A study and biblical theology of the gospel according to Ecclesiastes
The Preacher in Ecclesiastes reminds us that life under the sun does not happen according to neat and tidy rules. He asks us to see the world around us in all its messiness and explores what that reveals about us, our world, and God. If someone were to say to him, "You shouldn't talk so plainly," he would respond, "But people go through this kind of stuff and we have to talk about it. These things happen, so now what?" The result is a meditation that engages people where they are and draws them to face up to the God who enters their world and redeems it and them.
Zack Eswine (B.SW., Ball State University; M.Div., Covenant Theological Seminary; Ph.D., Regent University) is Lead Pastor of Riverside Church in St. Louis. He formerly served as Assistant Professor of Homiletics and the Director for the Doctor of Ministry program at Covenant Theological Seminary and was a campus minister with the Navigators.
In Recovering Eden, Zack Eswine has provided a pastorally poetic guide to the endlessly "wild and strange wonder called Ecclesiastes." He reliably reminds the reader that a search for life's significance begins with a trustworthy God filling life with meaning throughout life's seasons and ends with this One who makes all things new in Jesus Christ. Be sure to reflect on the weighty questions Zack provides after each chapter. They offer the reader a timely opportunity to respond to Zack's thoughtful observations of an ultimately hopeful text.
In Recovering Eden, Zack Eswine has provided a pastorally poetic guide to the endlessly wild and strange wonder called Ecclesiastes. He reliably reminds the reader that a search for lifes significance begins with a trustworthy God filling life with meaning throughout lifes seasons and ends with this One who makes all things new in Jesus Christ. Be sure to reflect on the weighty questions Zack provides after each chapter. They offer the reader a timely opportunity to respond to Zacks thoughtful observations of an ultimately hopeful text.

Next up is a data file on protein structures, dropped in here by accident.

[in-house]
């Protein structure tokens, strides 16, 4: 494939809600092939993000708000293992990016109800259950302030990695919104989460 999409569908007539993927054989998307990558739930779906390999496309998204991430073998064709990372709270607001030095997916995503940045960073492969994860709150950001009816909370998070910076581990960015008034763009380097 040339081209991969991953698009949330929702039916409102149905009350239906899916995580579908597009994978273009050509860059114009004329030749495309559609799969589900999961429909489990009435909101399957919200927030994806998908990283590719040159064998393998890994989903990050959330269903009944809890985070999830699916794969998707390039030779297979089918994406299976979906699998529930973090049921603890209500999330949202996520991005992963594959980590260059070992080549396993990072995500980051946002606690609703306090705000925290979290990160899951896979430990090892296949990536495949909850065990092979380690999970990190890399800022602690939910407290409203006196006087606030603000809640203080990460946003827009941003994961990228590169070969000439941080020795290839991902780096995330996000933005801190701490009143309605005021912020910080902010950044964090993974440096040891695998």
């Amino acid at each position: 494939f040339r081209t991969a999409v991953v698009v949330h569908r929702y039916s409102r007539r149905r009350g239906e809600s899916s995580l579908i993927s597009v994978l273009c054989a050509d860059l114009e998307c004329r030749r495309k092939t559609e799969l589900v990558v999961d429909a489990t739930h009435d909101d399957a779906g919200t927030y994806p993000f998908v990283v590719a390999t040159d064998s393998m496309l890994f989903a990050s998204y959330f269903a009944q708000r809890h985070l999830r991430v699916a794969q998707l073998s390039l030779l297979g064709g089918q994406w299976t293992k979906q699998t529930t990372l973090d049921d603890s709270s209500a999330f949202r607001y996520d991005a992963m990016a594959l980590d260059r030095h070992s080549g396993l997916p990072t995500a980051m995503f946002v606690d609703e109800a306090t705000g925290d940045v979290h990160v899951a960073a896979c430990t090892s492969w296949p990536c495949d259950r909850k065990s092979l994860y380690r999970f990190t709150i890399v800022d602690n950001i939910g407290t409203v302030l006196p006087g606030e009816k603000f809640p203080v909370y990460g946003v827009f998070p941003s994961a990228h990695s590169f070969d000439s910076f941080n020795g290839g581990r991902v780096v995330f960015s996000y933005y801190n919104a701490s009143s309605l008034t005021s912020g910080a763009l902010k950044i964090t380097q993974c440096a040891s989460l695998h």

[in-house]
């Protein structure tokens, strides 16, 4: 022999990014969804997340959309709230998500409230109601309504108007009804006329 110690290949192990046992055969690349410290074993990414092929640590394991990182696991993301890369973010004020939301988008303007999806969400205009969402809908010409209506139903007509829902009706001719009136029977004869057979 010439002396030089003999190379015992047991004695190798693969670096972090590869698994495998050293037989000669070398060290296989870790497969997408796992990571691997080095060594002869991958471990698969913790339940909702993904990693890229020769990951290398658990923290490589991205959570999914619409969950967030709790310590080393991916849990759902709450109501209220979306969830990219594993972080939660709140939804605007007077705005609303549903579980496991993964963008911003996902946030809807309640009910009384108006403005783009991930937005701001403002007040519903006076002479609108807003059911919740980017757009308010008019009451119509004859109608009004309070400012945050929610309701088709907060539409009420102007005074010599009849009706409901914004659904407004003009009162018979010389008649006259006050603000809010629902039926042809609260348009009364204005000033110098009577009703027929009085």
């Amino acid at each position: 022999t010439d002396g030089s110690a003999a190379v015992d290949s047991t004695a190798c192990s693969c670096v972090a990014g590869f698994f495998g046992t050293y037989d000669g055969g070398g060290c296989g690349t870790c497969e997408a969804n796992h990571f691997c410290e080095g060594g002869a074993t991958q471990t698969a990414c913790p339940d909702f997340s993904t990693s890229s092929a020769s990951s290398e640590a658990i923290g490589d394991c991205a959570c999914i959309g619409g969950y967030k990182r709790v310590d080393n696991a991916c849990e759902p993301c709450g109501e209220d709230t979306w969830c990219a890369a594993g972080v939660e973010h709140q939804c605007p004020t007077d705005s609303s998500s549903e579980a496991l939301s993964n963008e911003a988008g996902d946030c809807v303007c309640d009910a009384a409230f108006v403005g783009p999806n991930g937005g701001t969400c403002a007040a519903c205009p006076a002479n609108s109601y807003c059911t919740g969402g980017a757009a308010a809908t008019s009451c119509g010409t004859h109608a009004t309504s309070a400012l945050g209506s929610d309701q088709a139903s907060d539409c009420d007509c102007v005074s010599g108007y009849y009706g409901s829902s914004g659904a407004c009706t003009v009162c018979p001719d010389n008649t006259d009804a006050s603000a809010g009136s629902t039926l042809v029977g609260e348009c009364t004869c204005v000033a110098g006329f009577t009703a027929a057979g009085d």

While very few of us are professional philosophers who deal with the abstract problems of meaning, all of us are daily dealing with the functional problems of meaning. We all want our lives to count for something. Every one of us craves meaning--it's human to yearn for it. The question is, where are we looking to find it: work, pleasure, our children, our spouse, beauty, sex, our possessions, our position, our reputation, our accomplishments? What are you depending on to make life worth living? What keeps you going? Ecclesiastes won't allow for pat answers to these deeply existential questions--it forces us to look beneath the surface. C.S. Lewis once wrote, "Human history is the long terrible story of man trying to find something other than God which will make him happy." This is, in short, the message of Ecclesiastes. The writer of Ecclesiastes is not interested in pious platitudes and theory. He's not some ivory tower pontificator. Rather, hes slugging his way through life on the ground desperately looking for something to make him feel alive, something that will satisfy, something to give him the meaning he longs for. Ecclesiastes is an honest look at life without God. It explores the ways people try to save themselves apart from God and in doing so, it blows our cover -- it removes our fig leaves. It leads us to the Abyss and drives us to despair. It reveals the meaninglessness of life "under the sun" and causes us to cry out "Who will rescue me?" My friend Zack Eswine helps us to see that all of the answers that the writer of Ecclesiastes (and us) seek for under the sun come to us from above the sun, in the person and work of Jesus. Reading Ecclesiastes in the light of Christ's finished work tells us that ultimate meaning is found in God through Christ who defeats death and brings meaning to life. Jesus subjected himself to the curse of a meaningless world in order to free us from it. For those who see no end to their laborious search for meaning and satisfaction Jesus promises rest: Come to me, all who labor and are heavy laden, and I will give you rest." Apart from Jesus, we are left in despair, crushed by the words "Everything is meaningless." Only in Christ are we freed from the bondage of vanity. Christ has completed our labors, he's secured our meaning, he's rescued us from futility. Thank you Zack for reminding me of this. I keep forgetting.